The importance of HER2 status in breast cancer management has focused attention on the ability of clinical assays to correctly assign HER2 amplification status. There is no consensus as to the best method for assessing HER2 status. Disadvantages of fluorescence in situ hybridization (FISH) testing include longer time required for staining and scoring slides, requirements for specialized training and fluorescence microscopy, and loss of the signal due to quenching of the fluorescent dye. Silver-enhanced in situ hybridization (SISH) is a rapid fully automated assay providing permanently stained slides that are interpreted by conventional bright field microscopy which enables pathologists to evaluate slides within the context of tissue morphology. This study evaluates the concordance between SISH and FISH assays in determining the status of HER2 gene amplification in a cohort of 298 primary invasive breast carcinomas. Furthermore, we assessed in detail the variables contributing to interobserver interpretive reproducibility of HER2 SISH among 10 pathologists. HER2 was quantified using the ratio of HER2 to CHR17 signals using the conventional historical interpretation scale and also by the American Society of Clinical Oncology/College of American Pathologists reporting scheme. For SISH status determined by consensus among 10 pathologists, overall concordance between SISH and FISH was identified in 288 of 298 cases (96.6%) using the conventional Food and Drug Administration approved criteria. Overall agreement was observed in 282 of 285 cases (98.9%) using the American Society of Clinical Oncology/College of American Pathologists result reporting scheme (with equivocal cases removed). In conclusion, SISH represents a novel approach for the determination of HER2 status in breast cancer. The overall concordance between SISH and FISH is excellent, and the interpretation of SISH results by pathologists is most reproducible using the HER2/CHR17 ratio.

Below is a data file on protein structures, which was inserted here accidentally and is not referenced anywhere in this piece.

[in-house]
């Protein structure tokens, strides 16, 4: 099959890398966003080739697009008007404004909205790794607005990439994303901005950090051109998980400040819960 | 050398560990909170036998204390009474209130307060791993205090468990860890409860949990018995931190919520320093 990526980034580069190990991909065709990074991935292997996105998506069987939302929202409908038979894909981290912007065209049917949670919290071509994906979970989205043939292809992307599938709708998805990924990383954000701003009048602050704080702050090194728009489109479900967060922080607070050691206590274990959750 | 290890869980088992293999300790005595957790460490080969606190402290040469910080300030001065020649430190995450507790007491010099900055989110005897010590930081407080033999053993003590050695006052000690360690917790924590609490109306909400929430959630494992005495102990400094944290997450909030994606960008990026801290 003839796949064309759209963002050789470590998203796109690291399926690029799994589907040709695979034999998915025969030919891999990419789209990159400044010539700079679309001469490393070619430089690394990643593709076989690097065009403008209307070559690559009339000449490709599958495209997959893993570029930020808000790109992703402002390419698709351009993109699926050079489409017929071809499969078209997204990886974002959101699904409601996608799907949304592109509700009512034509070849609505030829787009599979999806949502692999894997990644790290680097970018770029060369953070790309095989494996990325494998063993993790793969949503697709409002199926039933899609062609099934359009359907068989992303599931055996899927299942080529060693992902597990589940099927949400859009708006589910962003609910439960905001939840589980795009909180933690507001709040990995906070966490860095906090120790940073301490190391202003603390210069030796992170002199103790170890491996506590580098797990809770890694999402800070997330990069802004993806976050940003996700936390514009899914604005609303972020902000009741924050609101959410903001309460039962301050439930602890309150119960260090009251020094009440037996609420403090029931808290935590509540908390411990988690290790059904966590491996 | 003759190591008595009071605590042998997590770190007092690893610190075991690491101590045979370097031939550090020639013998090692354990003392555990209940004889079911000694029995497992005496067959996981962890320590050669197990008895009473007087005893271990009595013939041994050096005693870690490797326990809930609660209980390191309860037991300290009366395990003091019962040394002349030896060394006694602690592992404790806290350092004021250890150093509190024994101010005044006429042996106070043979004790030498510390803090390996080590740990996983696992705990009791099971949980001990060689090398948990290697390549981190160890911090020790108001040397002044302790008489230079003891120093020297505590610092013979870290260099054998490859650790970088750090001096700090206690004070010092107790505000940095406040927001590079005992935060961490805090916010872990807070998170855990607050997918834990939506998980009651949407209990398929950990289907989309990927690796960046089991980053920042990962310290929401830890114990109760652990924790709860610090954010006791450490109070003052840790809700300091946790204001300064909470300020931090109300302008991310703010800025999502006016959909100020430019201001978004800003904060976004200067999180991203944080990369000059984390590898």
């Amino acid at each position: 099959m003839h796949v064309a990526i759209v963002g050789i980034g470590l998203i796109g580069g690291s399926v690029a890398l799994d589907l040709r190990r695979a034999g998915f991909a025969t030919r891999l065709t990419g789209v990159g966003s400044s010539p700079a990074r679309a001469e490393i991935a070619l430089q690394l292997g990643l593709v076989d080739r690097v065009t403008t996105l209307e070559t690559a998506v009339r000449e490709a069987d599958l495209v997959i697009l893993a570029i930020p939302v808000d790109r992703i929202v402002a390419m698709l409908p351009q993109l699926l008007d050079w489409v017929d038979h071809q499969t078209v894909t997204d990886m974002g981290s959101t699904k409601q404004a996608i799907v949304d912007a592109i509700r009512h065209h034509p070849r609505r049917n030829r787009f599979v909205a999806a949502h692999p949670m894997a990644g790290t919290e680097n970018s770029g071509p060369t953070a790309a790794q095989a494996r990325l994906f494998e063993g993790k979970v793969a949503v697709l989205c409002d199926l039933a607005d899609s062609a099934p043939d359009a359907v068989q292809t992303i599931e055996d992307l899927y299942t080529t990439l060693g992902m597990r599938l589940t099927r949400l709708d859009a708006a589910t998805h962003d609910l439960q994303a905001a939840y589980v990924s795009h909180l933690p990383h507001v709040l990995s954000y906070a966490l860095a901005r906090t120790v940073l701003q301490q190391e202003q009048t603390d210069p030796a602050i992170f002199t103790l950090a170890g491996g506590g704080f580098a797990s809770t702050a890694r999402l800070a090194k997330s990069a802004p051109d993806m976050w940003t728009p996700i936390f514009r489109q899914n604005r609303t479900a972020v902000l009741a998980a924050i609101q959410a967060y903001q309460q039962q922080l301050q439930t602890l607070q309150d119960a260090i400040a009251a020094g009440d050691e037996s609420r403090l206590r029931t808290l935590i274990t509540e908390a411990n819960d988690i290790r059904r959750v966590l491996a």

- Fluorescence in situ hybridization
- Silver in situ hybridization
ASJC Scopus subject areas
- Pathology and Forensic Medicine